Minshall v. Case

Annotate this Case

364 P.2d 868 (1961)

Guy A. MINSHALL and John W. Minshall, Plaintiffs in Error, v. Leon M. CASE and Eleanor V. Case, Defendants in Error.

No. 19438.

Supreme Court of Colorado. In Department.

September 18, 1961.

*869 Frank A. Bruno, Stanley H. Johnson, Denver, for plaintiffs in error.

Roepnack, McCurdy, Orahood & Maloy, Arvada, for defendants in error.

MOORE, Justice.

This action involves a controversy arising out of a contract for the purchase and sale of real estate. Plaintiffs in error will be referred to as the sellers, defendants or as Minshalls. We will refer to defendants in error as the purchasers, plaintiffs or Cases.

On December 21, 1956, the said parties entered into a contract, in major part on the familiar printed form, under the terms of which Cases agreed to purchase described real estate (residence property) in Jefferson county, and Minshalls agreed to convey the property to the purchasers, "* * * in fee simple by good and sufficient warranty deed, free and clear from all liens and incumbrances except general taxes for 1956, payable in 1957, and all subsequent taxes, and deliver title insurance therefor so showing."

The total purchase price was $13,500, of which $1,500 was paid upon execution of the contract. The provision of the contract governing the unpaid balance was as follows:

"* * * the balance in monthly installments of $100.00 or more at the option of Parties of the Second part, including interest at the rate of 6% per annum, and including 1/12 of estimated taxes for the current year on the first day of February, 1957 and on the first day of each subsequent month. Purchasers hereby referred to as parties of the second part further agree to apply for and secure at their expense the best financing available on said property on or before January 1, 1958 and pay first Parties out in cash. In event new financing will not pay First Parties in full, First Parties agree to carry balance as Collateral loan or second mortgage. * * *"

In addition to the usual provisions concerning insurance and payment of taxes, the contract contained the following agreement pertinent to the questions we are required to determine. The purchasers were:

"* * * until the termination hereof [to] be entitled to possession of said property, but in case of failure of the parties of the second part to make any one or more of said payments, or perform any of the covenants agreed to be made and performed by the parties of the second part, this agreement may be terminated at the election of the parties of the first part, upon giving to the parties of the second part 30 days' notice of intention so to do, which notice may be served as provided by law for service of notice to quit, and in case of such election the parties of the second part *870 shall forfeit all payments made, and such payments shall be retained by the parties of the first part in full satisfaction and liquidation of all damages the parties of the first part may have sustained.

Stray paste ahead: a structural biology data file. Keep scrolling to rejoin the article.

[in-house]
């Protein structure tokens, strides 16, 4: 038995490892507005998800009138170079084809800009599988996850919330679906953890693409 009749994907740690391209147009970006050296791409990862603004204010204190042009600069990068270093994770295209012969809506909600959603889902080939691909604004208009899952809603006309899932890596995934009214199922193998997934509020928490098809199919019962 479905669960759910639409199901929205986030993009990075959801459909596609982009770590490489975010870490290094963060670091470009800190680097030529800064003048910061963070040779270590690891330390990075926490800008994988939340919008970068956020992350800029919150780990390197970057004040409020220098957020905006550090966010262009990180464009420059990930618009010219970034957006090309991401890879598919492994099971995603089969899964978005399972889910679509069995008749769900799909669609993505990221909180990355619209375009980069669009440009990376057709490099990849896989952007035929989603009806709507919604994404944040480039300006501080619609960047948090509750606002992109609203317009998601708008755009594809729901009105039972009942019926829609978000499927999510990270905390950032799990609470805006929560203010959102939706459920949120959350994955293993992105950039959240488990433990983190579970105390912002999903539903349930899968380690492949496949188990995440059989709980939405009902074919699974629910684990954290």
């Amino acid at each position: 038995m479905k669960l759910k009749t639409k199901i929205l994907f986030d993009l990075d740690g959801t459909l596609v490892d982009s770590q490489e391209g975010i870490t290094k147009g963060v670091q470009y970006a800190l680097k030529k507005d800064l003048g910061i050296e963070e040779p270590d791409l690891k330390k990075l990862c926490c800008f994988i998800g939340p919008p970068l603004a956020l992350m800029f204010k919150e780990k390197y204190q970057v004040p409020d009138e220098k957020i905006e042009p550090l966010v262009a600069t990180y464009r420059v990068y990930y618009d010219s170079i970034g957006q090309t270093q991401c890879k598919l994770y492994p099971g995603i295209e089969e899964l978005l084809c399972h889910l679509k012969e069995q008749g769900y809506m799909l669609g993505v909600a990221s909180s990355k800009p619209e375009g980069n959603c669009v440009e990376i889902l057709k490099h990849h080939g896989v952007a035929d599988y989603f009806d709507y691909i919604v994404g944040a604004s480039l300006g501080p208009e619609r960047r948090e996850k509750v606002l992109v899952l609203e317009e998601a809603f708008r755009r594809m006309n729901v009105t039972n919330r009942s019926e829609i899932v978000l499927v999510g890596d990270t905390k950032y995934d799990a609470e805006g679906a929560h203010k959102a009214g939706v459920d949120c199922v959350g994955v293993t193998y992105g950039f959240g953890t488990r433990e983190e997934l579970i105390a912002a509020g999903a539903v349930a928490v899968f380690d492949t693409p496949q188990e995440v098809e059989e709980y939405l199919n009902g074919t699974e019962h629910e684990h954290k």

"It is mutually agreed, That time shall be of the essence of this agreement, * * *". The provisions of the contract were to extend to and be binding upon the "heirs, * * * successors and assigns of the respective parties."

Purchasers, who were plaintiffs in the trial court, alleged that they had complied with all the terms of the contract, and that on the 4th day of January, 1958, defendants served upon them a notice as follows:

"To: Leon M. Case and Eleanor V. Case "You are hereby notified that Guy A. Minshall and John W. Minshall, as sellers under that certain agreement for sale and purchase of property dated December 21, 1956, wherein you are the purchasers, do hereby terminate all of your right, title and interest in and to the following described real estate situate in the County of Jefferson, State of Colorado, to-wit: "Lot 24, Block 2, Cheryl Crest (Part One) Commonly known as 6350 Quay Street, Arvada, Colorado, by reason of your failure to keep and perform the covenants set forth as follows: `Purchasers hereby referred to as parties of the second part further agree to apply for and secure at their expense the best financing available on said property on or before January 1, 1958, and pay first parties out in cash', and your failure further to invoke the following clause contained in said Agreement: `In the event new financing will not pay first parties in full, first parties agree to carry balance as collateral loan or second mortgage'. "Said termination shall be effective thirty days from the date of service of this notice upon you. "You are accordingly notified to quit said premises and surrender possession thereof on or before thirty days from the date of the service of this notice upon you; you are to quit possession and surrender the property in question in good condition, ordinary wear and tear excepted. "Dated at Denver, Colorado, this 3rd day of January, 1958."